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Past to Present

The history of the region to which Palestine belongs, usually commences with Canaan and the Canaanites – an agricultural people who existed circa 3000 BCE. About 1,800 years later, conquerors arrived from the Aegean Coast – the Philistines – and settled in the coastal area. In the area south of Jaffa and the Gaza Strip, stretching to North Egypt, they founded several city-states. Somewhat later, nomadic Hebrew tribes also arrived from South Mesopotamia; they established the Biblical Kingdom of Israel. Afterwards, this kingdom was divided into Israel in the north and Judah in the south.

In 722 BCE and 586 BCE respectively, invading Assyrians and Babylonians destroyed these kingdoms. The Babylonians themselves were soon ousted by a Sassanid army (Persians), and the Sassanid Empire subsequently ruled over the region for about three hundred years, until Alexander the Great’s legions conquered it. Another three hundred years later – in 63 BCE – the Romans arrived. They were the first to employ the geographic denomination ‘Palestine’. Throughout the period in which the region was part of the Christian East Roman (Byzantine) Empire – from the 4th century onwards – Christianity managed to spread profusely. The lengthy Greek-Roman presence explains the dominant Hellenist culture prior to the arrival of Arab conquerors.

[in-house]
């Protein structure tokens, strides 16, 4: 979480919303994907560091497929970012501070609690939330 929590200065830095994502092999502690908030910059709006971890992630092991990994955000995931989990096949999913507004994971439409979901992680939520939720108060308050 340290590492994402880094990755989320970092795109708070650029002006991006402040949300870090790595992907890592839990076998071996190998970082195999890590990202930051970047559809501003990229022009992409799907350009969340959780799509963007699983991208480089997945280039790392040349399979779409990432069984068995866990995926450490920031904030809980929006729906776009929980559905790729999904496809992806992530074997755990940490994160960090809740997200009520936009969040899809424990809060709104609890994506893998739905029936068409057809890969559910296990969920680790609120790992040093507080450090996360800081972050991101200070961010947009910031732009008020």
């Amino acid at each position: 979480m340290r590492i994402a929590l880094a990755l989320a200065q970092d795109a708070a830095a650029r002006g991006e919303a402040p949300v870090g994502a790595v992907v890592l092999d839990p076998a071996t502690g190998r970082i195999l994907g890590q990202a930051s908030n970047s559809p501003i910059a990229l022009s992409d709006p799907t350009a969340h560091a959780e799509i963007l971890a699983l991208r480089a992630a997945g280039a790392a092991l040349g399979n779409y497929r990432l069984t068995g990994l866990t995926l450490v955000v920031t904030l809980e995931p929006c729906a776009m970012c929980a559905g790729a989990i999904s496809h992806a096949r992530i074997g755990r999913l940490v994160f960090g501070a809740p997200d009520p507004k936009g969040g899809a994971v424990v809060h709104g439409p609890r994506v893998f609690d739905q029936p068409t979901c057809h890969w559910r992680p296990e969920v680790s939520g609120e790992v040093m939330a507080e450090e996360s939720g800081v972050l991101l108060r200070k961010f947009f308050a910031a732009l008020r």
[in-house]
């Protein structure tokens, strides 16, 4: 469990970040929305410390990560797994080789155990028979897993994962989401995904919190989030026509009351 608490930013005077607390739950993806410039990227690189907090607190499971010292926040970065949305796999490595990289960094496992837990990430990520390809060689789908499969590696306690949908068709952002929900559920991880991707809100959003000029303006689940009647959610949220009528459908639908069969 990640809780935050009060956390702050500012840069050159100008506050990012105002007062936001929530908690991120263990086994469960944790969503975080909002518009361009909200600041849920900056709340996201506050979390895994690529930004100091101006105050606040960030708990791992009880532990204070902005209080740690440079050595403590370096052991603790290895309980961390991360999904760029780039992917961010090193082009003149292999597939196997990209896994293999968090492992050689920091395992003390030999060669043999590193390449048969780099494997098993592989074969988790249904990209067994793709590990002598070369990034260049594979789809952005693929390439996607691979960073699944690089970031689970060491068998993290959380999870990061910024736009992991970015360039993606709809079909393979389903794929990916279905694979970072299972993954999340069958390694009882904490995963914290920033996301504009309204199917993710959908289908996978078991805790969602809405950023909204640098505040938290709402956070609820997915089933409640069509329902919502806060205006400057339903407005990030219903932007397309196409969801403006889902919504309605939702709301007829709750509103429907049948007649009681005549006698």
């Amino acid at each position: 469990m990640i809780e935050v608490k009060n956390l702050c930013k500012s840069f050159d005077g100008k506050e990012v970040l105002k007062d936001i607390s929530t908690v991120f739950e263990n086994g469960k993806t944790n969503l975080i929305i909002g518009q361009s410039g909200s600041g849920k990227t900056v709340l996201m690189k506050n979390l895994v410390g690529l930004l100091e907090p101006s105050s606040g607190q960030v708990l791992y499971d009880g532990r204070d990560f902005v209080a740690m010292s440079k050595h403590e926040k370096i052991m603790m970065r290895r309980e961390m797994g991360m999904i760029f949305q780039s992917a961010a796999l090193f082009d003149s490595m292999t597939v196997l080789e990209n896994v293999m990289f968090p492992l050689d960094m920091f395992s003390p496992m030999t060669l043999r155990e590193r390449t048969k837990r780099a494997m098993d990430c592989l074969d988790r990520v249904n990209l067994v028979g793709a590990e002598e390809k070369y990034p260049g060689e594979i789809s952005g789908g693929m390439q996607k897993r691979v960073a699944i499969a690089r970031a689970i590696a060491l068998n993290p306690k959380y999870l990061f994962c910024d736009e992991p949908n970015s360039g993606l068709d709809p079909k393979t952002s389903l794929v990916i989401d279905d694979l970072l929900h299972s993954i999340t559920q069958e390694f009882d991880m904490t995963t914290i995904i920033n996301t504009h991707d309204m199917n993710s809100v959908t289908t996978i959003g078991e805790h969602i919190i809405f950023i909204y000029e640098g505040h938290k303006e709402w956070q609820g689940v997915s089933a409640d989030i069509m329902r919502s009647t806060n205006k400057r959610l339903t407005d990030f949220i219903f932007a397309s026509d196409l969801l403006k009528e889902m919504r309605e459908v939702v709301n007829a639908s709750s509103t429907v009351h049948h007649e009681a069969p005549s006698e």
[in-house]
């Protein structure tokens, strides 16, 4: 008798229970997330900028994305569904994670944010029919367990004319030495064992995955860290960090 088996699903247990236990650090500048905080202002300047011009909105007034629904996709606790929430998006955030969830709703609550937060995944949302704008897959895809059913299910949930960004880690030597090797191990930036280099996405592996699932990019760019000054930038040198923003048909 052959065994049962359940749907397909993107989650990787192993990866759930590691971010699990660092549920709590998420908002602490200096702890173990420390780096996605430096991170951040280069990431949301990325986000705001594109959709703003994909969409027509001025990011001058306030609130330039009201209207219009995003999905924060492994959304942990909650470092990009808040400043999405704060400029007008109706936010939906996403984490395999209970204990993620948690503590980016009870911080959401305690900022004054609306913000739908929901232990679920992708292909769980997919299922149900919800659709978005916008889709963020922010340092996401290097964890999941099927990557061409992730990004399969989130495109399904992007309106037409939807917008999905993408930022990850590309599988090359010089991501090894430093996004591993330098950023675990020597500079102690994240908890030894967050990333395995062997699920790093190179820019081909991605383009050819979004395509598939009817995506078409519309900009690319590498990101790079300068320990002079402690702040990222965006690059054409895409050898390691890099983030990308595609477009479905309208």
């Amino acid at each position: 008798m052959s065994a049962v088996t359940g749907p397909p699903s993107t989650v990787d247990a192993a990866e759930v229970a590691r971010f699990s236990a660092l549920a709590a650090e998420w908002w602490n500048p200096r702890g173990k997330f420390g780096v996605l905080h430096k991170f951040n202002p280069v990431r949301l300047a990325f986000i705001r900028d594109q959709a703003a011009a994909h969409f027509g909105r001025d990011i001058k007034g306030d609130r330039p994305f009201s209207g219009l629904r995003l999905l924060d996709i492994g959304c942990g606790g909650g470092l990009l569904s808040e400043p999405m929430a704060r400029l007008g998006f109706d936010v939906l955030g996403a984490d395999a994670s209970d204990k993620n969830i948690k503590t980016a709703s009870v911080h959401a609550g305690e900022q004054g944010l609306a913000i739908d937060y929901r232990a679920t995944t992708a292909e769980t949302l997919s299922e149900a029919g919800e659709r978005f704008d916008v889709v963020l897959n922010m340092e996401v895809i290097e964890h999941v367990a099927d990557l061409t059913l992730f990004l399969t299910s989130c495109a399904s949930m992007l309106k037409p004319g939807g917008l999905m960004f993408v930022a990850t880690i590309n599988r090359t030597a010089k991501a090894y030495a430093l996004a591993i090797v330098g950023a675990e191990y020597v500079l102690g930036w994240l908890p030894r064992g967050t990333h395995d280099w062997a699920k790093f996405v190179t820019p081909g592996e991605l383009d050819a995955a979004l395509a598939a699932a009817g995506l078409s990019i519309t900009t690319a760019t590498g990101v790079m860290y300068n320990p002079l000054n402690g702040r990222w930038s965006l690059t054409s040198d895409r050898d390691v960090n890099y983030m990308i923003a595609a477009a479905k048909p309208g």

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A Palestinian woman waits at a checkpoint in Hebron that leads to the Israeli controlled area of the street /Photo New York Times

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